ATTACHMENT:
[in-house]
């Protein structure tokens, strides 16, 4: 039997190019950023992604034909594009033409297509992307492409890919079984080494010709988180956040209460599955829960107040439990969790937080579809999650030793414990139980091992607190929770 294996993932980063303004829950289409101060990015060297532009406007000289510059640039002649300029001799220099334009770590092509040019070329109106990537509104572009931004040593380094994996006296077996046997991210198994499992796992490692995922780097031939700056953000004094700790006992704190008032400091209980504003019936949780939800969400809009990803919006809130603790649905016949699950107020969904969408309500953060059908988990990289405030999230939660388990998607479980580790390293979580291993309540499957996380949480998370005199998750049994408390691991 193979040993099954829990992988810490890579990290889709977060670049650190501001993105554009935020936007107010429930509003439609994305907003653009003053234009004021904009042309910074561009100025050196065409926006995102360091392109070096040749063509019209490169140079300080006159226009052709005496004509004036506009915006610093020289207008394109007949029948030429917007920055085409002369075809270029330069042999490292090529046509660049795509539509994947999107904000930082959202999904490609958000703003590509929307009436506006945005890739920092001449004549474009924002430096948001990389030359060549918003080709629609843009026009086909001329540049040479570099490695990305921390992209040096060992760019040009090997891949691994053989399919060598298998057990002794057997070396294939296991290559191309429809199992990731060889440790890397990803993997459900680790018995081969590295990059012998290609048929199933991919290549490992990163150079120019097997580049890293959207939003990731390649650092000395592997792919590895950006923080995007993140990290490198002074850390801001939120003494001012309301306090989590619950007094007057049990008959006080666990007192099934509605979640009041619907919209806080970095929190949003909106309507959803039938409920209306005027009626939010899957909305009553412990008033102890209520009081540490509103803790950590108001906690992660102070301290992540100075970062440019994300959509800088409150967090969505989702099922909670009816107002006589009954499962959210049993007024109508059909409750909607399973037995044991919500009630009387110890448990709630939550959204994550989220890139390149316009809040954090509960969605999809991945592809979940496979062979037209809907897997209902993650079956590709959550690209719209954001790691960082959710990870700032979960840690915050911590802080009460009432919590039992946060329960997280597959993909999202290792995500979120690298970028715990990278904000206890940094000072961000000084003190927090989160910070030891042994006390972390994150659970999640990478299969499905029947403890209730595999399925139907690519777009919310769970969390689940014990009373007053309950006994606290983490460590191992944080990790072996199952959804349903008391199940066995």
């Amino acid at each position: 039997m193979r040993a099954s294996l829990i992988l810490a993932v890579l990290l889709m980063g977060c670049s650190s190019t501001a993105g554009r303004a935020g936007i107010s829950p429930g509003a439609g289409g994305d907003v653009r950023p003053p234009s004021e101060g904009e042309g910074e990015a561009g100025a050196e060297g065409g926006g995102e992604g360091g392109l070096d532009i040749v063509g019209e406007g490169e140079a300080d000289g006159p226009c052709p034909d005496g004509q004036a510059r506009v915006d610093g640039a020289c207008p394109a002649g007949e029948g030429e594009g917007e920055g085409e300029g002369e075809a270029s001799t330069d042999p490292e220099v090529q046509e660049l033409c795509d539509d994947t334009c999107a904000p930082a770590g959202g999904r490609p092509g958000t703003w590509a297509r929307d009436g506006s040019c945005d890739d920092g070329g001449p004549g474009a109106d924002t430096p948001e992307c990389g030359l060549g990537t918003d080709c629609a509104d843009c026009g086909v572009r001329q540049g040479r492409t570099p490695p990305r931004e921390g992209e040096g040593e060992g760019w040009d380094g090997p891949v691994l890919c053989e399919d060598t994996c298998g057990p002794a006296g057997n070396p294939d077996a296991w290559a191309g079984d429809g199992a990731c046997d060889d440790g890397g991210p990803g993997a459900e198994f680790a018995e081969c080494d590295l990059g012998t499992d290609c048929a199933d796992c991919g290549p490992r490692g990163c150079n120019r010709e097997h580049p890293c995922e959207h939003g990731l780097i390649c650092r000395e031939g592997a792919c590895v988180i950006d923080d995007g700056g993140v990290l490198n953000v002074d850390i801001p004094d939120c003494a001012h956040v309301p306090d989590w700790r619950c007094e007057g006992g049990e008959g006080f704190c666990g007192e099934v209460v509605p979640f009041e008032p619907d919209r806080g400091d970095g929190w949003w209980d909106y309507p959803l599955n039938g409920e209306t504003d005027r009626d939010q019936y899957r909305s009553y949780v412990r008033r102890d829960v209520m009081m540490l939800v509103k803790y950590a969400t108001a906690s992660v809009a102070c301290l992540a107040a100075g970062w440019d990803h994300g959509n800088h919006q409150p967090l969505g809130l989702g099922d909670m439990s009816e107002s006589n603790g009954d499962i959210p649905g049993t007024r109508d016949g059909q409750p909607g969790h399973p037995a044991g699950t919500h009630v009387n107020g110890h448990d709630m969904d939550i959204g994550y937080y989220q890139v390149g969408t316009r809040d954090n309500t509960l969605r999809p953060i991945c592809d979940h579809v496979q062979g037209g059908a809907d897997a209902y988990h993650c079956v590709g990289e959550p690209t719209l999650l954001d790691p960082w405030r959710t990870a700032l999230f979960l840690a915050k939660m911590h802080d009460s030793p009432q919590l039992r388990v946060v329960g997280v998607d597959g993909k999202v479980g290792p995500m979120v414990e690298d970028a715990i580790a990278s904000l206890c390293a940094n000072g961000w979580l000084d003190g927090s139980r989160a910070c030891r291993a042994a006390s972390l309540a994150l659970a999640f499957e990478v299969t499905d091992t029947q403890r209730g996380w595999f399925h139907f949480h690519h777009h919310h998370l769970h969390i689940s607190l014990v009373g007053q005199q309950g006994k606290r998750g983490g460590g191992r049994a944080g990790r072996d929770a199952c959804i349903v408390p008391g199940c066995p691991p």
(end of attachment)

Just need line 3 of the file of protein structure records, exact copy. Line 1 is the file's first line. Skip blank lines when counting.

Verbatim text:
């Amino acid at each position: 039997m193979r040993a099954s294996l829990i992988l810490a993932v890579l990290l889709m980063g977060c670049s650190s190019t501001a993105g554009r303004a935020g936007i107010s829950p429930g509003a439609g289409g994305d907003v653009r950023p003053p234009s004021e101060g904009e042309g910074e990015a561009g100025a050196e060297g065409g926006g995102e992604g360091g392109l070096d532009i040749v063509g019209e406007g490169e140079a300080d000289g006159p226009c052709p034909d005496g004509q004036a510059r506009v915006d610093g640039a020289c207008p394109a002649g007949e029948g030429e594009g917007e920055g085409e300029g002369e075809a270029s001799t330069d042999p490292e220099v090529q046509e660049l033409c795509d539509d994947t334009c999107a904000p930082a770590g959202g999904r490609p092509g958000t703003w590509a297509r929307d009436g506006s040019c945005d890739d920092g070329g001449p004549g474009a109106d924002t430096p948001e992307c990389g030359l060549g990537t918003d080709c629609a509104d843009c026009g086909v572009r001329q540049g040479r492409t570099p490695p990305r931004e921390g992209e040096g040593e060992g760019w040009d380094g090997p891949v691994l890919c053989e399919d060598t994996c298998g057990p002794a006296g057997n070396p294939d077996a296991w290559a191309g079984d429809g199992a990731c046997d060889d440790g890397g991210p990803g993997a459900e198994f680790a018995e081969c080494d590295l990059g012998t499992d290609c048929a199933d796992c991919g290549p490992r490692g990163c150079n120019r010709e097997h580049p890293c995922e959207h939003g990731l780097i390649c650092r000395e031939g592997a792919c590895v988180i950006d923080d995007g700056g993140v990290l490198n953000v002074d850390i801001p004094d939120c003494a001012h956040v309301p306090d989590w700790r619950c007094e007057g006992g049990e008959g006080f704190c666990g007192e099934v209460v509605p979640f009041e008032p619907d919209r806080g400091d970095g929190w949003w209980d909106y309507p959803l599955n039938g409920e209306t504003d005027r009626d939010q019936y899957r909305s009553y949780v412990r008033r102890d829960v209520m009081m540490l939800v509103k803790y950590a969400t108001a906690s992660v809009a102070c301290l992540a107040a100075g970062w440019d990803h994300g959509n800088h919006q409150p967090l969505g809130l989702g099922d909670m439990s009816e107002s006589n603790g009954d499962i959210p649905g049993t007024r109508d016949g059909q409750p909607g969790h399973p037995a044991g699950t919500h009630v009387n107020g110890h448990d709630m969904d939550i959204g994550y937080y989220q890139v390149g969408t316009r809040d954090n309500t509960l969605r999809p953060i991945c592809d979940h579809v496979q062979g037209g059908a809907d897997a209902y988990h993650c079956v590709g990289e959550p690209t719209l999650l954001d790691p960082w405030r959710t990870a700032l999230f979960l840690a915050k939660m911590h802080d009460s030793p009432q919590l039992r388990v946060v329960g997280v998607d597959g993909k999202v479980g290792p995500m979120v414990e690298d970028a715990i580790a990278s904000l206890c390293a940094n000072g961000w979580l000084d003190g927090s139980r989160a910070c030891r291993a042994a006390s972390l309540a994150l659970a999640f499957e990478v299969t499905d091992t029947q403890r209730g996380w595999f399925h139907f949480h690519h777009h919310h998370l769970h969390i689940s607190l014990v009373g007053q005199q309950g006994k606290r998750g983490g460590g191992r049994a944080g990790r072996d929770a199952c959804i349903v408390p008391g199940c066995p691991p």